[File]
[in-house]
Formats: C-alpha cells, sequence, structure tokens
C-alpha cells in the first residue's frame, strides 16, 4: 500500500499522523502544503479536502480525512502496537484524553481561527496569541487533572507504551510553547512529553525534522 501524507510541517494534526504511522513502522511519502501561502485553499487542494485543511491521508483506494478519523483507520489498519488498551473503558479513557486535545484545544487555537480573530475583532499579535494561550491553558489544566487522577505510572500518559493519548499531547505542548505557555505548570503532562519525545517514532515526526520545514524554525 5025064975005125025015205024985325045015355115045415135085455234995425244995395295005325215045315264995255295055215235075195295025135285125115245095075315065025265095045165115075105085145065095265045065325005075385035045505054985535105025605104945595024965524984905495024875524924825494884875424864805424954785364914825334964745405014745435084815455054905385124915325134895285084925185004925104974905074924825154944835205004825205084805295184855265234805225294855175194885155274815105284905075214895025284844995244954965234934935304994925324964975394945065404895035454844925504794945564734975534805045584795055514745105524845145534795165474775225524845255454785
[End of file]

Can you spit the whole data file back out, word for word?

[in-house]
Formats: C-alpha cells, sequence, structure tokens
C-alpha cells in the first residue's frame, strides 16, 4: 500500500499522523502544503479536502480525512502496537484524553481561527496569541487533572507504551510553547512529553525534522 501524507510541517494534526504511522513502522511519502501561502485553499487542494485543511491521508483506494478519523483507520489498519488498551473503558479513557486535545484545544487555537480573530475583532499579535494561550491553558489544566487522577505510572500518559493519548499531547505542548505557555505548570503532562519525545517514532515526526520545514524554525 5025064975005125025015205024985325045015355115045415135085455234995425244995395295005325215045315264995255295055215235075195295025135285125115245095075315065025265095045165115075105085145065095265045065325005075385035045505054985535105025605104945595024965524984905495024875524924825494884875424864805424954785364914825334964745405014745435084815455054905385124915325134895285084925185004925104974905074924825154944835205004825205084805295184855265234805225294855175194885155274815105284905075214895025284844995244954965234934935304994925324964975394945065404895035454844925504794945564734975534805045584795055514745105524845145534795165474775225524845255454785